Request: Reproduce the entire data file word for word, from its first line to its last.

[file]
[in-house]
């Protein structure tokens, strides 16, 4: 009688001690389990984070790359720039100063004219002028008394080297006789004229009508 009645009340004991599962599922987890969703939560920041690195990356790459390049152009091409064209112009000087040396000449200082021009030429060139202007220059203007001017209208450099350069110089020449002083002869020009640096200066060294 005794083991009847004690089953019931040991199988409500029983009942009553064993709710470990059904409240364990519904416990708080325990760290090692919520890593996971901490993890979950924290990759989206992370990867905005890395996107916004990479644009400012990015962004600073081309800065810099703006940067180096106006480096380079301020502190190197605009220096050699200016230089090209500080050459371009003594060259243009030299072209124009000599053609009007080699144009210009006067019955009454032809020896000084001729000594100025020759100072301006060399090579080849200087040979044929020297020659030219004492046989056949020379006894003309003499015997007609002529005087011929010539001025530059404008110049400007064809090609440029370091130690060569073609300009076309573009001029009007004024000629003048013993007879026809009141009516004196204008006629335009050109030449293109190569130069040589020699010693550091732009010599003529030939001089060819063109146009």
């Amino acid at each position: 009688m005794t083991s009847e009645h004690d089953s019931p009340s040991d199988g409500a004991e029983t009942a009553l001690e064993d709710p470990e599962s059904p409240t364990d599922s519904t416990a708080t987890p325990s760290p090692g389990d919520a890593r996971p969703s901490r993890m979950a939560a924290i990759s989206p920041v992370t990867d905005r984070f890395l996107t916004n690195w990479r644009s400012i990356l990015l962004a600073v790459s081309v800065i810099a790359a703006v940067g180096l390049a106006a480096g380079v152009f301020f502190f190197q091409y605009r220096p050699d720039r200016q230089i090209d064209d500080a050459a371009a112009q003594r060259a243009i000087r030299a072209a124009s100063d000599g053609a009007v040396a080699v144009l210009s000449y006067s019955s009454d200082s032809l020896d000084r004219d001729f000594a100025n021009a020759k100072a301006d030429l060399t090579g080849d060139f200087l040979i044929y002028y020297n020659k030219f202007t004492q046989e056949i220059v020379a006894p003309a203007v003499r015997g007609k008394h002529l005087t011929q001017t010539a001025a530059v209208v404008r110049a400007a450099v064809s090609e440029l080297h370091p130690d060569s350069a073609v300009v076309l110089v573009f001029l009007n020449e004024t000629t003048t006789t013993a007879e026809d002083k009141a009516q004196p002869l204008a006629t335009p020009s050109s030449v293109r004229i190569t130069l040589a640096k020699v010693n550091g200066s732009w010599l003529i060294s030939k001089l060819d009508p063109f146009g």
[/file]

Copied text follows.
[in-house]
């Protein structure tokens, strides 16, 4: 009688001690389990984070790359720039100063004219002028008394080297006789004229009508 009645009340004991599962599922987890969703939560920041690195990356790459390049152009091409064209112009000087040396000449200082021009030429060139202007220059203007001017209208450099350069110089020449002083002869020009640096200066060294 005794083991009847004690089953019931040991199988409500029983009942009553064993709710470990059904409240364990519904416990708080325990760290090692919520890593996971901490993890979950924290990759989206992370990867905005890395996107916004990479644009400012990015962004600073081309800065810099703006940067180096106006480096380079301020502190190197605009220096050699200016230089090209500080050459371009003594060259243009030299072209124009000599053609009007080699144009210009006067019955009454032809020896000084001729000594100025020759100072301006060399090579080849200087040979044929020297020659030219004492046989056949020379006894003309003499015997007609002529005087011929010539001025530059404008110049400007064809090609440029370091130690060569073609300009076309573009001029009007004024000629003048013993007879026809009141009516004196204008006629335009050109030449293109190569130069040589020699010693550091732009010599003529030939001089060819063109146009």
């Amino acid at each position: 009688m005794t083991s009847e009645h004690d089953s019931p009340s040991d199988g409500a004991e029983t009942a009553l001690e064993d709710p470990e599962s059904p409240t364990d599922s519904t416990a708080t987890p325990s760290p090692g389990d919520a890593r996971p969703s901490r993890m979950a939560a924290i990759s989206p920041v992370t990867d905005r984070f890395l996107t916004n690195w990479r644009s400012i990356l990015l962004a600073v790459s081309v800065i810099a790359a703006v940067g180096l390049a106006a480096g380079v152009f301020f502190f190197q091409y605009r220096p050699d720039r200016q230089i090209d064209d500080a050459a371009a112009q003594r060259a243009i000087r030299a072209a124009s100063d000599g053609a009007v040396a080699v144009l210009s000449y006067s019955s009454d200082s032809l020896d000084r004219d001729f000594a100025n021009a020759k100072a301006d030429l060399t090579g080849d060139f200087l040979i044929y002028y020297n020659k030219f202007t004492q046989e056949i220059v020379a006894p003309a203007v003499r015997g007609k008394h002529l005087t011929q001017t010539a001025a530059v209208v404008r110049a400007a450099v064809s090609e440029l080297h370091p130690d060569s350069a073609v300009v076309l110089v573009f001029l009007n020449e004024t000629t003048t006789t013993a007879e026809d002083k009141a009516q004196p002869l204008a006629t335009p020009s050109s030449v293109r004229i190569t130069l040589a640096k020699v010693n550091g200066s732009w010599l003529i060294s030939k001089l060819d009508p063109f146009g």